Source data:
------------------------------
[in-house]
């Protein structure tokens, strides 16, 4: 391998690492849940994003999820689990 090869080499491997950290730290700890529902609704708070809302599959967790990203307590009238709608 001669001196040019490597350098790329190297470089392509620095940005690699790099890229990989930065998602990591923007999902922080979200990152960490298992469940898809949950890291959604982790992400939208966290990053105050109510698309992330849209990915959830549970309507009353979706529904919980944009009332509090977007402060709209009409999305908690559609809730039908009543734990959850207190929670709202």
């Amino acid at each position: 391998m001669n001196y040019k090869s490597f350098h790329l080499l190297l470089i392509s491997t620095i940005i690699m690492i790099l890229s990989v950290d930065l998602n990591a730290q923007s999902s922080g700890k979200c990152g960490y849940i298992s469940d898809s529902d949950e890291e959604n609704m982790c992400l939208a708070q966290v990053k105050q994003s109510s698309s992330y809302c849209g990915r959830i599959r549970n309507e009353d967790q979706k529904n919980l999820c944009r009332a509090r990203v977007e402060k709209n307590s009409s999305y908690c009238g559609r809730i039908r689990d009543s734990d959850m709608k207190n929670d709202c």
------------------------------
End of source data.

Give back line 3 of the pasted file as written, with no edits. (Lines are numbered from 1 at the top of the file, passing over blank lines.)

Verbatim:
């Amino acid at each position: 391998m001669n001196y040019k090869s490597f350098h790329l080499l190297l470089i392509s491997t620095i940005i690699m690492i790099l890229s990989v950290d930065l998602n990591a730290q923007s999902s922080g700890k979200c990152g960490y849940i298992s469940d898809s529902d949950e890291e959604n609704m982790c992400l939208a708070q966290v990053k105050q994003s109510s698309s992330y809302c849209g990915r959830i599959r549970n309507e009353d967790q979706k529904n919980l999820c944009r009332a509090r990203v977007e402060k709209n307590s009409s999305y908690c009238g559609r809730i039908r689990d009543s734990d959850m709608k207190n929670d709202c």